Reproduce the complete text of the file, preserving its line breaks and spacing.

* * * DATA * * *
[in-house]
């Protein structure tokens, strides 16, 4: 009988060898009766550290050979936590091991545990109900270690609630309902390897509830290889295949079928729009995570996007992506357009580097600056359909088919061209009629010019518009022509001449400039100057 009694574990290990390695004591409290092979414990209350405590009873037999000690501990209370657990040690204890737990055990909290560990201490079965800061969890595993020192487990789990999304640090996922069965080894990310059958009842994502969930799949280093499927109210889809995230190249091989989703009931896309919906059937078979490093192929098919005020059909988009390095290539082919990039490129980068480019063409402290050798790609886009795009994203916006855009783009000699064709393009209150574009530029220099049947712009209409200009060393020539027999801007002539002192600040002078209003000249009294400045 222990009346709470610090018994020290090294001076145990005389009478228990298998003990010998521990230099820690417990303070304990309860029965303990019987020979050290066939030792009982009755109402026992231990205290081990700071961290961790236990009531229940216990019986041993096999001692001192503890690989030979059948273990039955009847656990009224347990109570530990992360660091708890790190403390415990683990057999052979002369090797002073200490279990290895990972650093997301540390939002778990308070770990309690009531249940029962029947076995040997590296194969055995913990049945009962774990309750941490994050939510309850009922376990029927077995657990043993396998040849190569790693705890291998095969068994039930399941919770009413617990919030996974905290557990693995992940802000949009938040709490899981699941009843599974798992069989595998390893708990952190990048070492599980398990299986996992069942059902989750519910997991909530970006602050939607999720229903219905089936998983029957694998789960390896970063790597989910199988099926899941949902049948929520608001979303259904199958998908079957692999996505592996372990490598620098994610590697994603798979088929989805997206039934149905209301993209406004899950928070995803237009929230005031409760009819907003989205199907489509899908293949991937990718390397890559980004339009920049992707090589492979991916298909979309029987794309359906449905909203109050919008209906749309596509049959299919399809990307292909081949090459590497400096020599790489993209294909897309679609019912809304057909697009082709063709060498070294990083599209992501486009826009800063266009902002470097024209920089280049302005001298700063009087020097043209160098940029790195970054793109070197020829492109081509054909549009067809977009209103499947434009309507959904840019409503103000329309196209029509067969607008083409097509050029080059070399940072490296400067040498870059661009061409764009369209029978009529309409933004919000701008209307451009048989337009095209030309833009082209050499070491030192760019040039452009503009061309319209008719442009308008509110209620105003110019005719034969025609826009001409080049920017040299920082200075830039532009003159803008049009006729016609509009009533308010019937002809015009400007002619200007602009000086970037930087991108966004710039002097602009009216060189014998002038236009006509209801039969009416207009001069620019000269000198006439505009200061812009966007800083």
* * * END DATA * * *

[in-house]
């Protein structure tokens, strides 16, 4: 009988060898009766550290050979936590091991545990109900270690609630309902390897509830290889295949079928729009995570996007992506357009580097600056359909088919061209009629010019518009022509001449400039100057 009694574990290990390695004591409290092979414990209350405590009873037999000690501990209370657990040690204890737990055990909290560990201490079965800061969890595993020192487990789990999304640090996922069965080894990310059958009842994502969930799949280093499927109210889809995230190249091989989703009931896309919906059937078979490093192929098919005020059909988009390095290539082919990039490129980068480019063409402290050798790609886009795009994203916006855009783009000699064709393009209150574009530029220099049947712009209409200009060393020539027999801007002539002192600040002078209003000249009294400045 222990009346709470610090018994020290090294001076145990005389009478228990298998003990010998521990230099820690417990303070304990309860029965303990019987020979050290066939030792009982009755109402026992231990205290081990700071961290961790236990009531229940216990019986041993096999001692001192503890690989030979059948273990039955009847656990009224347990109570530990992360660091708890790190403390415990683990057999052979002369090797002073200490279990290895990972650093997301540390939002778990308070770990309690009531249940029962029947076995040997590296194969055995913990049945009962774990309750941490994050939510309850009922376990029927077995657990043993396998040849190569790693705890291998095969068994039930399941919770009413617990919030996974905290557990693995992940802000949009938040709490899981699941009843599974798992069989595998390893708990952190990048070492599980398990299986996992069942059902989750519910997991909530970006602050939607999720229903219905089936998983029957694998789960390896970063790597989910199988099926899941949902049948929520608001979303259904199958998908079957692999996505592996372990490598620098994610590697994603798979088929989805997206039934149905209301993209406004899950928070995803237009929230005031409760009819907003989205199907489509899908293949991937990718390397890559980004339009920049992707090589492979991916298909979309029987794309359906449905909203109050919008209906749309596509049959299919399809990307292909081949090459590497400096020599790489993209294909897309679609019912809304057909697009082709063709060498070294990083599209992501486009826009800063266009902002470097024209920089280049302005001298700063009087020097043209160098940029790195970054793109070197020829492109081509054909549009067809977009209103499947434009309507959904840019409503103000329309196209029509067969607008083409097509050029080059070399940072490296400067040498870059661009061409764009369209029978009529309409933004919000701008209307451009048989337009095209030309833009082209050499070491030192760019040039452009503009061309319209008719442009308008509110209620105003110019005719034969025609826009001409080049920017040299920082200075830039532009003159803008049009006729016609509009009533308010019937002809015009400007002619200007602009000086970037930087991108966004710039002097602009009216060189014998002038236009006509209801039969009416207009001069620019000269000198006439505009200061812009966007800083």